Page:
May 14, 2019

A Conversation with Protolabs’ Founder Larry Lukis

By Nicole Hopper

Twenty years ago Larry Lukis was frustrated with how long it took to get injection-molded parts. So, he began writing more than a million lines of code to automate the manufacturing process and radically reduce production time. Starting in a garage in Long Lake, Minn., and then a space in Maple Plain that eventually became Plant 1, Protolabs (originally Proto Mold) spent the next two decades expanding, eventually becoming a global leader in the digital manufacturing revolution.

What was the biggest pain point that led to starting Proto Mold?

In my previous life as design engineer and product developer, we were always frustrated that it took so long to get prototype mechanical parts. We could literally get prototypes of complex electronic circuit boards faster than a simple bracket. We used to laugh because at the time, if somebody built a mold and delivered parts in a month, they would write a magazine article about it.

Proto Mold, now Protolabs, staff in 2001
During the formative years at Proto Mold, all functions worked together, including manufacturing, shipping, administration.

How many employees did the company have when the doors officially opened?

That depends on how you define “officially opened,” but I’ll define it as when we started running pay-per-click ads on Alta Vista! And, took our first order from a customer where we had no previous contacts. The answer is two, Gregg Bloom and myself. But, I don’t know if you could call us employees, because neither of us were getting paid! Possibly by the time we delivered that order, Mark Kubicek had joined too.

Do you remember the first part ever made?

Ha! I will never forget it. It was a clear Polycarbonate bezel for some new Maytag appliance. Our customer was one of the local design shops. We had probably made fewer than 10 molds at that point, and this part was much larger than anything we had done—about 14 in. long and 2 in. wide. The whole part had to be finished with a 1/32 in. endmill, and it took three days to run in our only Haas mill. The mold was not a complete success because it warped in the mill and flashed very badly. It took about an hour to trim the flash off each part.

Do you have a favorite memory from the first year in business?

Mark Kubicek pointed to a box of plastic parts waiting by the door for UPS pickup and said “See that box? $3,500.” I thought “Whoa, that’s cool! I think I like this business.” And early investors said we should just sell the software.

Protolabs on the NYSE
Brad Cleveland, Larry Lukis, and then-CFO Jack Judd introducing the Protolabs IPO at the New York Stock Exchange in 2012.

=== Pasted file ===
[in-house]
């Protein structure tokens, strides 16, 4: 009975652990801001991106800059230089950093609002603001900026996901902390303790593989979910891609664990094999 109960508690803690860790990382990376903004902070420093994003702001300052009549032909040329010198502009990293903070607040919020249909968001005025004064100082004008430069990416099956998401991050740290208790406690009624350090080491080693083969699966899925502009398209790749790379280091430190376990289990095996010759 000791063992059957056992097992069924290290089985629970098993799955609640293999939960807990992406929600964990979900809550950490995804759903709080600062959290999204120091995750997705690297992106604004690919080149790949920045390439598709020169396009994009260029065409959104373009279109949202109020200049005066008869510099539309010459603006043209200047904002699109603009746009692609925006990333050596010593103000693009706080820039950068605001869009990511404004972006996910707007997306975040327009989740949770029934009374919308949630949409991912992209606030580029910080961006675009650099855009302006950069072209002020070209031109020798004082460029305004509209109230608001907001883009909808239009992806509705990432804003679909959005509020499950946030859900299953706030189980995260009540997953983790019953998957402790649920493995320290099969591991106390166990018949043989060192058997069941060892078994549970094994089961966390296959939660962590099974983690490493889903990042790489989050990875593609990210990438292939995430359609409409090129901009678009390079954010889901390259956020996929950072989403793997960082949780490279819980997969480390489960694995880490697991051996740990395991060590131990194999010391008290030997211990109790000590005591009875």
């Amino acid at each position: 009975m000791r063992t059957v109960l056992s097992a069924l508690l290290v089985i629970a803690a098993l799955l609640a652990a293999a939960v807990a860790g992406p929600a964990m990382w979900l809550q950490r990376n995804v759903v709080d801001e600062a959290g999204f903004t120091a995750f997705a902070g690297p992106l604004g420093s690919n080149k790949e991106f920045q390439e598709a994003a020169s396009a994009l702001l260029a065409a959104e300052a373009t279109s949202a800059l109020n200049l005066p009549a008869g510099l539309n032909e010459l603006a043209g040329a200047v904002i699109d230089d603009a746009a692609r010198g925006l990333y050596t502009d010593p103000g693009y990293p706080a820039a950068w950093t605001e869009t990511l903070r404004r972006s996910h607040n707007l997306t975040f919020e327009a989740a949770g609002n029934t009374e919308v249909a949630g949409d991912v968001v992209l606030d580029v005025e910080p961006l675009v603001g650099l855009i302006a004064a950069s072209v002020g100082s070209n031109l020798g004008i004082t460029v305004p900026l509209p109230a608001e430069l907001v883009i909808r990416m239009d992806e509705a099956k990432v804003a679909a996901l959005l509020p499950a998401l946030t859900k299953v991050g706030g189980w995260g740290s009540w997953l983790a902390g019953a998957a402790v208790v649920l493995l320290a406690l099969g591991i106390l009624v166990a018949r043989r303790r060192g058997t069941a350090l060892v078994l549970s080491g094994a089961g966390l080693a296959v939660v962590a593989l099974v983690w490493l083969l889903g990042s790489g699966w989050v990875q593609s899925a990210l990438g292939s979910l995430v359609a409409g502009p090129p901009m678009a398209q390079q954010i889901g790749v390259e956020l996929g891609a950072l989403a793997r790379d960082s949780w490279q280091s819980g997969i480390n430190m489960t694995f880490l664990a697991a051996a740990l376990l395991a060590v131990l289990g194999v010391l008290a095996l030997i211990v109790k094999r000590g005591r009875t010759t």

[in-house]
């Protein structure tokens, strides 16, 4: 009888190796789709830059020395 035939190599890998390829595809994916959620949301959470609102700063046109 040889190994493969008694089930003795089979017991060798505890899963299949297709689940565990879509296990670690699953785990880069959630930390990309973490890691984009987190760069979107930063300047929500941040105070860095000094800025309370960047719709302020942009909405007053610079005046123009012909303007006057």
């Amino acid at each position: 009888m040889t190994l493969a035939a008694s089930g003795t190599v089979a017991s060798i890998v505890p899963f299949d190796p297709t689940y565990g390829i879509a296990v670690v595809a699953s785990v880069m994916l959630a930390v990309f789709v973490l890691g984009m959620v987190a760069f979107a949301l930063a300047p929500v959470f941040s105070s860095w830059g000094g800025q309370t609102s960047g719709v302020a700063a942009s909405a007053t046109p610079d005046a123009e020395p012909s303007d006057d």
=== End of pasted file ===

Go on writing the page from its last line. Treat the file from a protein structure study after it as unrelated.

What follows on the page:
What about an all-time favorite memory from the past 20 years?

That’s easy—the relationship that Brad Cleveland and I developed. Brad came on as CEO in 2001, and he grew the company from $1 million revenue through $100 million and the IPO. After Brad started, I never had a direct report again (my dream job) and was able to focus 100 percent on our core software technology.

What was the “Proto Culture” like in 1999?

It was like this: I go in to the shop on a Saturday morning and find that the water softener has sprung a leak and the place is half flooded. I call Gregg and he comes in and works all weekend to replumb the place. Or the time when the IT system was acting up, and we almost lost all the data, and our software developer came in on his birthday and took three days to carefully copy all the data from one sketchy drive to a few new ones. In those days culture was easy. Everybody knew everybody and would do whatever it took to keep things in motion.

When you started the company 20 years ago, what did you envision for the future? Did you picture Protolabs growing to the point that it is at today?

I had high hopes for what we could become, but NO, I did not picture this. Protolabs has exceeded my wildest dreams by about 10 times.

Is there anything that surprised you most about the company’s growth?

The scale of the company has been a big surprise, but the direction is exactly what I had in mind on day one: Make it easier and faster for product developers to get prototype parts, accelerate development cycles, and make advance manufacturing technologies accessible for everyone from startups and individual makers to Fortune 500 companies.

What are you up to today?

Still living the dream, which in my case is working with small teams of smart engineers developing cool ideas. I’ve returned to my electrical engineering roots and am having a blast working at a startup incubator on a variety of projects from sonar for underwater vehicles to robots for agriculture.